Measures for primary and secondary prevention of CKD are now well documented and will eventually reduce the number of patients requiring dialysis. Until recently, the focus has been on RRT to save lives, and considerable efforts are being made to improve the quality of dialysis. In the United States, guidelines derived from the Kidney Disease Outcomes Quality Initiative have added greatly to the quality of dialysis in terms of access (graft or fistula), adequacy, treatment of anemia, treatment of secondary hyperparathyroidism, and—more recently—greater emphasis on CVD, all of which contribute to quality-of-life outcomes, but at an increased cost (National Kidney Foundation 2002).
The high mortality rate of dialysis approximates 10 percent per year and has changed little over the past decade; however, new approaches are emerging for dealing with CVD in RRT facilities. More patients with kidney disease die before they get to the point at which they need treatment for renal failure, because early kidney disease is a major marker for CVD and reinfarction, congestive heart failure, and stroke.
In middle-income countries such as Thailand and Turkey and in middle-income countries in Latin America (Zatz, Romão, and Noronha 2003), extensive dialysis facilities are available, as they are in some low-income countries. For example, in 2003, Pakistan had 110 centers with 2,400 patients on hemodialysis; India had 100 centers with 6,000 patients mostly on hemodialysis; and China had 75,000 patients on dialysis. Those figures show that needs and markets for dialysis are expanding. However, in poorer countries, such as Nicaragua and Tanzania, options for RRT are limited because of the lack of equipment, trained staff, and costly consumables. In addition, many low-income countries lack health insurance to defray treatment expenditures, keeping dialysis out of reach. In such countries—for example, Nigeria—dialysis directed at preparation for renal transplantation is the best policy. Recent findings concerning primary prevention through lifestyle changes and secondary prevention by means of pharmaceutical treatment should eventually reduce, but not eliminate, the burden of ESRD.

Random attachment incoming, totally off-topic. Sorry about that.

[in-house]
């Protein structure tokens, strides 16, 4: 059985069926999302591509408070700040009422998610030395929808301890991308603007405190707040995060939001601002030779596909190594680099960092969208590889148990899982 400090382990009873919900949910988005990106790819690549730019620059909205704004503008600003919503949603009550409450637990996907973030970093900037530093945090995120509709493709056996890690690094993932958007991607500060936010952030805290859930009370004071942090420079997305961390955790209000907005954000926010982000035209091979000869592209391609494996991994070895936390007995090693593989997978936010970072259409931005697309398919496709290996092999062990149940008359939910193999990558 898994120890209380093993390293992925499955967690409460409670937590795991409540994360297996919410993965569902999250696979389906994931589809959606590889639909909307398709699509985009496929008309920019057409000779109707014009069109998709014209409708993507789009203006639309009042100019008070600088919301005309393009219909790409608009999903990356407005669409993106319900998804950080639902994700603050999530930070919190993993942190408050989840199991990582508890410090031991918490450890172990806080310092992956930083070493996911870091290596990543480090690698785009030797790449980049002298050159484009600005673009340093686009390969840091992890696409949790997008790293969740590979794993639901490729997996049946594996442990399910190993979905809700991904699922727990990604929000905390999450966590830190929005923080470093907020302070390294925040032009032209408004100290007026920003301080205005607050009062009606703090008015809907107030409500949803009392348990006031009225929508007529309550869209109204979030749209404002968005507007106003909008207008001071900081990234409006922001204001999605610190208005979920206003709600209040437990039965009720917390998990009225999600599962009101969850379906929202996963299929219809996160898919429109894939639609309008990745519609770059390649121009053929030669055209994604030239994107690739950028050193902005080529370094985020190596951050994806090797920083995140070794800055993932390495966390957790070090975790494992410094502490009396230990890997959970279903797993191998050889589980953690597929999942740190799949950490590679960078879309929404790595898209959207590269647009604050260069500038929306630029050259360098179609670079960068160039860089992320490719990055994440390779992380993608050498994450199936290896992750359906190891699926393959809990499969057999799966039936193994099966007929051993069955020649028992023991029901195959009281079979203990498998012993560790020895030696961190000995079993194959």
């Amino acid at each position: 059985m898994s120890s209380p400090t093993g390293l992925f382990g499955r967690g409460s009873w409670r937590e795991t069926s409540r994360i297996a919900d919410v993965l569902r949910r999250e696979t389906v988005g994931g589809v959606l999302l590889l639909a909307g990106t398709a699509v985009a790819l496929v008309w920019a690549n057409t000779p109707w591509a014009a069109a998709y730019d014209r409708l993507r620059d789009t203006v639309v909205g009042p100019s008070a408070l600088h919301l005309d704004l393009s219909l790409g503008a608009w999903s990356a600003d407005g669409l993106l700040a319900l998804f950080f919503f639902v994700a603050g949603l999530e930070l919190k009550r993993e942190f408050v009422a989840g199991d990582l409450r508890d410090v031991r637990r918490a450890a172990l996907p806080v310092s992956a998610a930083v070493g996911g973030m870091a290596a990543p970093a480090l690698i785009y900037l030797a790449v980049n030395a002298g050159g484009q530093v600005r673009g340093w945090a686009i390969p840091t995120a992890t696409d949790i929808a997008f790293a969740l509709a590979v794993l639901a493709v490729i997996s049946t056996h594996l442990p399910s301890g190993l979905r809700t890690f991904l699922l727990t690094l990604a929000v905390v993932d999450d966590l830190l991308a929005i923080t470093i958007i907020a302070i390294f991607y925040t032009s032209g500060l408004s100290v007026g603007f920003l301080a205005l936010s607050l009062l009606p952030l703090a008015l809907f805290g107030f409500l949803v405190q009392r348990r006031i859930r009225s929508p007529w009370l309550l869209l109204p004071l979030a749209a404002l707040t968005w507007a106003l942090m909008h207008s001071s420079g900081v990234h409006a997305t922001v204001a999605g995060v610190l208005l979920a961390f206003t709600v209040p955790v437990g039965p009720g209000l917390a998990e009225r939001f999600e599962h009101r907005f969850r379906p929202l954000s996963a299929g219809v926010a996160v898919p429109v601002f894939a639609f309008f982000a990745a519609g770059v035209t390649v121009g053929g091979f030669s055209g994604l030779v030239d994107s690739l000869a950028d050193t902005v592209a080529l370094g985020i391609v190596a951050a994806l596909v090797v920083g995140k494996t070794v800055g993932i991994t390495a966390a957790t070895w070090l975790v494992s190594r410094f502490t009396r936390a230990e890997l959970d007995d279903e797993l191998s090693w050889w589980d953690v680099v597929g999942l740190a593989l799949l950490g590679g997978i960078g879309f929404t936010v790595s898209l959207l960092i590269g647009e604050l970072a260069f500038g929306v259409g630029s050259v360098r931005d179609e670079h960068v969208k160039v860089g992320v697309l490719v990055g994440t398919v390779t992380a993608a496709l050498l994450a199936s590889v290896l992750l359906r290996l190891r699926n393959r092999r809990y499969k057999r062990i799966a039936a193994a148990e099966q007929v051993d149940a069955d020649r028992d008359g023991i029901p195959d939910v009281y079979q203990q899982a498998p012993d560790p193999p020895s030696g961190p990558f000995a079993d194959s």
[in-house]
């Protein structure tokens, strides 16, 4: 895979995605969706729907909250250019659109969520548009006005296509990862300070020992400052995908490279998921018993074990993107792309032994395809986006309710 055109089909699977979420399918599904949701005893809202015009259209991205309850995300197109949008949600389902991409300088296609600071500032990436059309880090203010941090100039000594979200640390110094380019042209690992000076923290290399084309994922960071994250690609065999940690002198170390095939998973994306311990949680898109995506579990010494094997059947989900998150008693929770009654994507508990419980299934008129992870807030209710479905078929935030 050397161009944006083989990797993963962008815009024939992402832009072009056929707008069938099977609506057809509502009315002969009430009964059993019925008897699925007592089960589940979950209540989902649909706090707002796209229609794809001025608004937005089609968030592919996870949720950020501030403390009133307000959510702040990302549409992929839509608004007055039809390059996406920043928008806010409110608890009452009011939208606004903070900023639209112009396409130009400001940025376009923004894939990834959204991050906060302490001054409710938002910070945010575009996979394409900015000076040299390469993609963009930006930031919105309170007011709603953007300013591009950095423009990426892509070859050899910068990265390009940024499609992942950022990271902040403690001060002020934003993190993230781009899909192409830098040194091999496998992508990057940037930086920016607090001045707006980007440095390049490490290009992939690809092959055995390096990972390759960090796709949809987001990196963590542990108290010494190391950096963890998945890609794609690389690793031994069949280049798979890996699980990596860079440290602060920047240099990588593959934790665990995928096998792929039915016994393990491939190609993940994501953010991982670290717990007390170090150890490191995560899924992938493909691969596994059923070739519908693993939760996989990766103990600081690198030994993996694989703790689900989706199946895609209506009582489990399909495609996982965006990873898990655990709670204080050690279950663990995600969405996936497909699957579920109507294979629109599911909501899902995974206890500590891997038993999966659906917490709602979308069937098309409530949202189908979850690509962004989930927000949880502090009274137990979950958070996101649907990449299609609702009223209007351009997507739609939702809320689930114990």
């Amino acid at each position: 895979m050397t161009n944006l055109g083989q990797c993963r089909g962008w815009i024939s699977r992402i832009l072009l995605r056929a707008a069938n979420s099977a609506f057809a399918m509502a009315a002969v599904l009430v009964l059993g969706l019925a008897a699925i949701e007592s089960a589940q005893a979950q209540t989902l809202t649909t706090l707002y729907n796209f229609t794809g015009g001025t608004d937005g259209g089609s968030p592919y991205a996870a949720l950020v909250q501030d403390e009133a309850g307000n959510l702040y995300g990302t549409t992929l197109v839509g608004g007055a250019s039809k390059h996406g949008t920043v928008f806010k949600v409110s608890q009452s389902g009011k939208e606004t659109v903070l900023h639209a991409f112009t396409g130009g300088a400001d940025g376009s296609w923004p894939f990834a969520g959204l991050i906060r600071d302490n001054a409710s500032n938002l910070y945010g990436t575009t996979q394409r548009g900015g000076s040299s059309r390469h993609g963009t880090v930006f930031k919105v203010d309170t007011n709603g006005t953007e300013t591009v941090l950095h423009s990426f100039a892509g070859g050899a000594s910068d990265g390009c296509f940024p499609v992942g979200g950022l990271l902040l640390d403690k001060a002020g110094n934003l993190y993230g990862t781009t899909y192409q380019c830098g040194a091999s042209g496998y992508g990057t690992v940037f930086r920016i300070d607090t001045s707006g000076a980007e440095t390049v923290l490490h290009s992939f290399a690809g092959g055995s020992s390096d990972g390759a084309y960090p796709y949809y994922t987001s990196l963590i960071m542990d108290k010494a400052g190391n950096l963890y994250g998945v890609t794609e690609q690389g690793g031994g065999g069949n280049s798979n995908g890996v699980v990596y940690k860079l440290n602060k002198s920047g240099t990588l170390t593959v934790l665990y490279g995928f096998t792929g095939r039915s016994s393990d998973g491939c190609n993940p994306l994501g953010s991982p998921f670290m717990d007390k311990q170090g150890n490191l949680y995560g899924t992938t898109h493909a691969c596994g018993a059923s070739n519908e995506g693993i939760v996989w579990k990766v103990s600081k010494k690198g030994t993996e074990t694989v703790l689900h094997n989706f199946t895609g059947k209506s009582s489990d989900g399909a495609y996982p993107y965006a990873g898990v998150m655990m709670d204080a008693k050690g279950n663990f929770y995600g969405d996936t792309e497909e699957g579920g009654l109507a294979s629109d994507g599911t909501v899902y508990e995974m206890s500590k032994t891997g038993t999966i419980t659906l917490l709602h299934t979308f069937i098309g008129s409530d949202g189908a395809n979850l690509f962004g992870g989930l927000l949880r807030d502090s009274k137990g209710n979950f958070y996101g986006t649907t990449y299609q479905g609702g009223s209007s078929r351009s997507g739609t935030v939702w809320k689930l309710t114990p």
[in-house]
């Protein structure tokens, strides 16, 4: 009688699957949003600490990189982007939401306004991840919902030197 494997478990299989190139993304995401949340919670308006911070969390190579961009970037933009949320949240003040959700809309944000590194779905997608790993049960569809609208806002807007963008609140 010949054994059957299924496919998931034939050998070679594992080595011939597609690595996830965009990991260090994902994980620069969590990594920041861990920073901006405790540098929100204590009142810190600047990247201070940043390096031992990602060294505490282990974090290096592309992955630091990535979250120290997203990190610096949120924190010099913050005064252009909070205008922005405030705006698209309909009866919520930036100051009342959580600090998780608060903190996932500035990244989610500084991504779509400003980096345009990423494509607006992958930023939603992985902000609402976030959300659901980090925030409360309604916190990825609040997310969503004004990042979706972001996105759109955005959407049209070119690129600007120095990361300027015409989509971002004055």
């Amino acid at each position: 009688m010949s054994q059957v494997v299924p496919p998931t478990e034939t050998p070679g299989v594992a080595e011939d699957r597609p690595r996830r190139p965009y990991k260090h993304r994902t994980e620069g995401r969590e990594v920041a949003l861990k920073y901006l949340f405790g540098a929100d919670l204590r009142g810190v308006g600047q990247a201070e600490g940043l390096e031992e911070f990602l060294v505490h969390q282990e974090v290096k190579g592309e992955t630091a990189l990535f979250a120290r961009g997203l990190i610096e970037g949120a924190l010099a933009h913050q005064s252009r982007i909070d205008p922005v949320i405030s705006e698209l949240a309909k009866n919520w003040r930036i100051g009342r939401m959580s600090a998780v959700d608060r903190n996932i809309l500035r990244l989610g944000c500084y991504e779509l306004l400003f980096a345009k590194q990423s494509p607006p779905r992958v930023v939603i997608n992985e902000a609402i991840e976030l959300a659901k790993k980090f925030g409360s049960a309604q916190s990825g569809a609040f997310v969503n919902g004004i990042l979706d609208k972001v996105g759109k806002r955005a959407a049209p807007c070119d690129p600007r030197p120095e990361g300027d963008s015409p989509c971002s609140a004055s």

The acknowledgment by the World Bank and the World Health Organization that chronic conditions, particularly those resulting from diabetes and hypertension, will increase to become a leading cause of death by 2028 has intensified the need for prevention and RRT programs. The need to increase awareness, launch targeted screening and intervention studies, provide training for staff, maintain education for physicians in kidney and urological disease, and assist centers for RRT is urgent.
Developed nations have well-established nephrology and urology centers attached to academic medical institutions and regional public and private secondary and tertiary referral hospitals. They have training programs to meet national requirements for health professionals—including renal physicians, primary care physicians, and nurses—specializing in kidney and urological disorders. Their centers incorporate the results of up-to-date research developments pertaining to kidney disease and clinical applications of the latest advances in care and technology. Numerous publications arise from academic endeavors, and a close association exists between health care delivery and pharmaceutical industries. Each country and region has societies of nephrology and urology for adults and children.
Middle-income countries may have both public academic centers and private hospitals that offer specialized equipment, such as lithotripters and imaging technology, and dialysis and transplant programs. Although facilities and trained staff for RRT are more limited than in developed countries, some developing countries, such as Turkey, have excellent facilities.